Spellings announces $12 million in grants for tribally controlled schools
Nine tribally controlled colleges and universities will receive federal grants worth nearly $12 million. U.S. Secretary of Education Margaret Spellings announced that the grant, provided under Title III of the Higher Education Act, will allow colleges and universities to develop activities to improve and expand their services for students with Native American heritages.
Spellings Urges Colleges and Lenders to Comply with New Loan Rules
letters urge them to work together on the principles of the new regulations that the department proposed in June. However, the regulations, in light of the congressional ''sunshine'' acts and New York Attorney General Andrew Cuomo's code of conduct, will not be effective until July 2008.
Walden University Announces Expansion of Scholarships
Accredited online distance-learning institution Walden University has announced masters, doctoral, and post-doctoral scholarships. The scholarships are an expansion of programs announced last year by the University which aim to increase the number of practicing scholars. These scholars are expected to directly apply solutions to vital social issues.
Senator Herb Kohl introduces bill to help students remain out of debt
Predatory lending is the use of unethical lending tactics to keep gullible borrowers in debt as long as possible. Predatory lenders usually target vulnerable groups like students, the elderly, minorities, and people with poor credit records.
Medical students to benefit from Nelnet-AMSA partnership
Nelnet and the American Medical Student Association (AMSA) have combined their expertise to help medical students pay for their education expenses. The complete student aid program is a customized loan to the members of AMSA, the largest medical student organization.
Ithaka Advocates Online Publishing by Universities
Scholars studying at American universities have a wide range of avenues available to them for distributing their scholarly work. The Internet has added an extra dimension to their endeavors, extending the concept of academic publishing to include ''virtual'' publishing.
Start Buying the Music or Face It, says RIAA
On July 18, the Recording Industry Association of America (RIAA) sent out more than 400 letters to 23 schools informing them of illegal downloading of music on their campuses. The RIAA asked the universities to forward the letters to errant students. The University of Florida received around 50 letters, while Florida International University received about 16. Ohio State University received 19 letters and forwarded them to students. Several universities, including the University of Wisconsin and University of North Dakota, have refused to comply with the RIAA's request.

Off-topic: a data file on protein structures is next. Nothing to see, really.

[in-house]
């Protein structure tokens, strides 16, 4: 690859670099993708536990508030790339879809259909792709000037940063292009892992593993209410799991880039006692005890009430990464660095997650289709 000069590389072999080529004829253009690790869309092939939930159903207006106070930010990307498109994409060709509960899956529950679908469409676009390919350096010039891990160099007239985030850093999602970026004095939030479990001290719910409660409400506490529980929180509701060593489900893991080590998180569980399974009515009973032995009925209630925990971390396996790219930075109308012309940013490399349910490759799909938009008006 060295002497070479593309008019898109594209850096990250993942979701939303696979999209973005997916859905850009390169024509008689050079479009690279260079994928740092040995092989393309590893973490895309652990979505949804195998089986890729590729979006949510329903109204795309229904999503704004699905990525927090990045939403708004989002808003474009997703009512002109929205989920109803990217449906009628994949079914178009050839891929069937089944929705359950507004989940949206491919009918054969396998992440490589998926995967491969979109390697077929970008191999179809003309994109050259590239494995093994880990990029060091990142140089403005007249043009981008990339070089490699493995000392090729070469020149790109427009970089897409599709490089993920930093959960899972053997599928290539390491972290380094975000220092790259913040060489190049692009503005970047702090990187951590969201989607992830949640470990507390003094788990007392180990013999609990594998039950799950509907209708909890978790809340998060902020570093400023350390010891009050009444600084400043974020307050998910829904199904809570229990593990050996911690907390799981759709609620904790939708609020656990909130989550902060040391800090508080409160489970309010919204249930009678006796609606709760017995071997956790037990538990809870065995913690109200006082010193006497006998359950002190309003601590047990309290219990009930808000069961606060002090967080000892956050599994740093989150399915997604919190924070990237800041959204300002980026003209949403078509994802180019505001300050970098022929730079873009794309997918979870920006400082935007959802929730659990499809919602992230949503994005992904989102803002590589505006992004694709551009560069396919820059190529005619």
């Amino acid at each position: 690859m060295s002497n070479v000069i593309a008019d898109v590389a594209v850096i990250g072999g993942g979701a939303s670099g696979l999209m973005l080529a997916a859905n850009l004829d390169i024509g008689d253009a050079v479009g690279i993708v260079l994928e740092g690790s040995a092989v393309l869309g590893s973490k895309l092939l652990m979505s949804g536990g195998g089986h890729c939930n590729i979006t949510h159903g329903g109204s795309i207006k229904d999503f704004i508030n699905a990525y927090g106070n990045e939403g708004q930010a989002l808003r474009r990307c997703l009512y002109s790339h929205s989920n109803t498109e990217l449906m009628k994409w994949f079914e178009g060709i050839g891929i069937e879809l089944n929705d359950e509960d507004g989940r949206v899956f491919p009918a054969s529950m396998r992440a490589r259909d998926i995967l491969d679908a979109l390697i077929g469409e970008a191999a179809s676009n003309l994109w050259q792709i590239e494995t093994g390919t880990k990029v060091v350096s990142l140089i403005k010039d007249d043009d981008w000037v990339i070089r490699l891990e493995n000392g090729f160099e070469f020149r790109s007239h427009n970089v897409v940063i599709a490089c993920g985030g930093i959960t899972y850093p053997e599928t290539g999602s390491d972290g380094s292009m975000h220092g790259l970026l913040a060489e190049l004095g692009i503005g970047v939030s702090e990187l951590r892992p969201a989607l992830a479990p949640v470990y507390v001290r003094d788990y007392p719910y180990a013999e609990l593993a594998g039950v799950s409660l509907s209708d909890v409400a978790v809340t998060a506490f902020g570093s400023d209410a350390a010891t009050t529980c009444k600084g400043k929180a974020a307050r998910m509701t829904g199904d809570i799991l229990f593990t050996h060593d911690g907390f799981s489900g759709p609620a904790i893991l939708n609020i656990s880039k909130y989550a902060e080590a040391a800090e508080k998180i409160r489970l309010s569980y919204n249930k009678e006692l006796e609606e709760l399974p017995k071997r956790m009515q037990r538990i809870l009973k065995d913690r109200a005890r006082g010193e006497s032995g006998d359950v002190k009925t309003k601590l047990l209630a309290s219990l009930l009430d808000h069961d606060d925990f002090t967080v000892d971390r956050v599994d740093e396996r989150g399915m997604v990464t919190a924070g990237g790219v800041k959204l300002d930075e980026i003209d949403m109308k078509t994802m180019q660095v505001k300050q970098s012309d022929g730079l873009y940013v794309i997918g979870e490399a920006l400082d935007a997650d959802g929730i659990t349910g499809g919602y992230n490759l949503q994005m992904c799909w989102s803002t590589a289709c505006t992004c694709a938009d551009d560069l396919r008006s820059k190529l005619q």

President Bush Threatens to Veto Appropriations Bill for Departments of Education, Labor, and Health and Human Services
The U.S. House of Representatives recently voted to approve a 2008 spending bill for the Departments of Education, Labor, and Health and Human Services. This bill proposes increasing the maximum Pell Grant by $390. Additionally, it includes an increase of $2 billion for the No Child Left Behind Act and proposes increasing funding by more than $227 million for a variety of programs addressing issues such as employment, job training, and worker protection.
Consumers Union Report on College Finance
A Consumers Union report states that parents and students, when choosing education loans, make mistakes such as selecting expensive loans. The report,
Virginia launches six-year plan to align K-12 standards with university-level education
It's no secret that Americans depend on schools to prepare their children for higher education and gainful employment. Recently, the State Council of Higher Education for Virginia (SCHEV) proposed a six-year plan to match K-12 teaching with university-level education. The plan, which would begin in 2007, aims to improve schools so that the schools, in turn, can better prepare students for college educations and ultimately enable them to become members of what the plan hopes will be a stable, dynamic workforce.
Ph.D. completion: reasons for non-completion
The Council of Graduate Schools recently released preliminary data collected for the Ph.D. Completion Project on completion rates by discipline. The aim of the project is to identify practices and strategies that will help more graduate students achieve timely completion of their Ph.D. programs. The 29 universities that participated in the survey included private and public as well as elite and up-coming institutions. The respondents to the survey were graduate students who completed their Ph.D.s in the fields of engineering, life sciences, math and physical sciences, social sciences, and humanities.